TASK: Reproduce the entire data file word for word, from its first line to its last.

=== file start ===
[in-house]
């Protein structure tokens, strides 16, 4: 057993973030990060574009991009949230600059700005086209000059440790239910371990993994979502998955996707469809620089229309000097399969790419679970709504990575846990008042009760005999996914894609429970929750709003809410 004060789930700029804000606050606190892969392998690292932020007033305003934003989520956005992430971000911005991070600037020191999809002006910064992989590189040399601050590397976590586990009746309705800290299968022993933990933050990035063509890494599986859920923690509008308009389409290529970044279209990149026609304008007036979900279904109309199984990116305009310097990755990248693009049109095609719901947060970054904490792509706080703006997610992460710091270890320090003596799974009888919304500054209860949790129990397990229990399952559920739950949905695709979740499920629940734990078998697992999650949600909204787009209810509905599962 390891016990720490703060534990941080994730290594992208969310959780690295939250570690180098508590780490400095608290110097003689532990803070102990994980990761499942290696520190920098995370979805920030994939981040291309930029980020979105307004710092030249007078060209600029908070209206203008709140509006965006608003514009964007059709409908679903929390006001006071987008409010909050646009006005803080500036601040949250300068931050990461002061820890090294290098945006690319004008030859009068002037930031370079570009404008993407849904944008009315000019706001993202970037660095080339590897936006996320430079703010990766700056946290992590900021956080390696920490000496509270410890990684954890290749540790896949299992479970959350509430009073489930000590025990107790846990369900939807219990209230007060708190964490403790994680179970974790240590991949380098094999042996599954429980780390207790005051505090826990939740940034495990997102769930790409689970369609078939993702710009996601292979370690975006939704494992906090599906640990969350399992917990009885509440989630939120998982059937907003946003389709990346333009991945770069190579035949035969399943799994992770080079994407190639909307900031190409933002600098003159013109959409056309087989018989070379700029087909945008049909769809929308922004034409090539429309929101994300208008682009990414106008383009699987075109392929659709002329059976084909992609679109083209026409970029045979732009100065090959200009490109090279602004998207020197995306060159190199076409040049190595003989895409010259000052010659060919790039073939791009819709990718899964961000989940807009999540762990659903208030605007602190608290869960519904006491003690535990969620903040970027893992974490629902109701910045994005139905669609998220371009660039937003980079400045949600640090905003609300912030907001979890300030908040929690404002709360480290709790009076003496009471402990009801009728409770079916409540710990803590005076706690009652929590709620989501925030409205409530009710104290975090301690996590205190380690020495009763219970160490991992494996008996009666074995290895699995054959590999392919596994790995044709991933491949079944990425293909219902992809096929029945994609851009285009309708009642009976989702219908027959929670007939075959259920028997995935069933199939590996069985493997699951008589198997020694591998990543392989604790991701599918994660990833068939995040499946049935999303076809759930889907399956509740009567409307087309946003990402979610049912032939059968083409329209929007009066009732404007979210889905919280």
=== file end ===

[in-house]
């Protein structure tokens, strides 16, 4: 057993973030990060574009991009949230600059700005086209000059440790239910371990993994979502998955996707469809620089229309000097399969790419679970709504990575846990008042009760005999996914894609429970929750709003809410 004060789930700029804000606050606190892969392998690292932020007033305003934003989520956005992430971000911005991070600037020191999809002006910064992989590189040399601050590397976590586990009746309705800290299968022993933990933050990035063509890494599986859920923690509008308009389409290529970044279209990149026609304008007036979900279904109309199984990116305009310097990755990248693009049109095609719901947060970054904490792509706080703006997610992460710091270890320090003596799974009888919304500054209860949790129990397990229990399952559920739950949905695709979740499920629940734990078998697992999650949600909204787009209810509905599962 390891016990720490703060534990941080994730290594992208969310959780690295939250570690180098508590780490400095608290110097003689532990803070102990994980990761499942290696520190920098995370979805920030994939981040291309930029980020979105307004710092030249007078060209600029908070209206203008709140509006965006608003514009964007059709409908679903929390006001006071987008409010909050646009006005803080500036601040949250300068931050990461002061820890090294290098945006690319004008030859009068002037930031370079570009404008993407849904944008009315000019706001993202970037660095080339590897936006996320430079703010990766700056946290992590900021956080390696920490000496509270410890990684954890290749540790896949299992479970959350509430009073489930000590025990107790846990369900939807219990209230007060708190964490403790994680179970974790240590991949380098094999042996599954429980780390207790005051505090826990939740940034495990997102769930790409689970369609078939993702710009996601292979370690975006939704494992906090599906640990969350399992917990009885509440989630939120998982059937907003946003389709990346333009991945770069190579035949035969399943799994992770080079994407190639909307900031190409933002600098003159013109959409056309087989018989070379700029087909945008049909769809929308922004034409090539429309929101994300208008682009990414106008383009699987075109392929659709002329059976084909992609679109083209026409970029045979732009100065090959200009490109090279602004998207020197995306060159190199076409040049190595003989895409010259000052010659060919790039073939791009819709990718899964961000989940807009999540762990659903208030605007602190608290869960519904006491003690535990969620903040970027893992974490629902109701910045994005139905669609998220371009660039937003980079400045949600640090905003609300912030907001979890300030908040929690404002709360480290709790009076003496009471402990009801009728409770079916409540710990803590005076706690009652929590709620989501925030409205409530009710104290975090301690996590205190380690020495009763219970160490991992494996008996009666074995290895699995054959590999392919596994790995044709991933491949079944990425293909219902992809096929029945994609851009285009309708009642009976989702219908027959929670007939075959259920028997995935069933199939590996069985493997699951008589198997020694591998990543392989604790991701599918994660990833068939995040499946049935999303076809759930889907399956509740009567409307087309946003990402979610049912032939059968083409329209929007009066009732404007979210889905919280």